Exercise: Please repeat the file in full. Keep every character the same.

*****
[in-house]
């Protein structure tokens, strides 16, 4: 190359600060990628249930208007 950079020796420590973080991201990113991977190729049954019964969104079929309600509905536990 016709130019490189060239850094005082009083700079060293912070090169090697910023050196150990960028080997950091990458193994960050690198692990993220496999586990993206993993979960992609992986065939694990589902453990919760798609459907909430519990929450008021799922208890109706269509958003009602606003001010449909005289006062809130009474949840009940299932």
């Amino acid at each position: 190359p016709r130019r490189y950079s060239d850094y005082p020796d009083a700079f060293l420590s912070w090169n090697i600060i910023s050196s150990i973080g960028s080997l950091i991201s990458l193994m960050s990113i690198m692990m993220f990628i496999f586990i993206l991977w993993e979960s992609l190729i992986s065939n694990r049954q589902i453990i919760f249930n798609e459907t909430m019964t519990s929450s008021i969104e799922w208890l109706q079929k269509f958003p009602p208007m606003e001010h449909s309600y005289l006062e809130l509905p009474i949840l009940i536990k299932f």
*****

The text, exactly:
[in-house]
């Protein structure tokens, strides 16, 4: 190359600060990628249930208007 950079020796420590973080991201990113991977190729049954019964969104079929309600509905536990 016709130019490189060239850094005082009083700079060293912070090169090697910023050196150990960028080997950091990458193994960050690198692990993220496999586990993206993993979960992609992986065939694990589902453990919760798609459907909430519990929450008021799922208890109706269509958003009602606003001010449909005289006062809130009474949840009940299932």
């Amino acid at each position: 190359p016709r130019r490189y950079s060239d850094y005082p020796d009083a700079f060293l420590s912070w090169n090697i600060i910023s050196s150990i973080g960028s080997l950091i991201s990458l193994m960050s990113i690198m692990m993220f990628i496999f586990i993206l991977w993993e979960s992609l190729i992986s065939n694990r049954q589902i453990i919760f249930n798609e459907t909430m019964t519990s929450s008021i969104e799922w208890l109706q079929k269509f958003p009602p208007m606003e001010h449909s309600y005289l006062e809130l509905p009474i949840l009940i536990k299932f």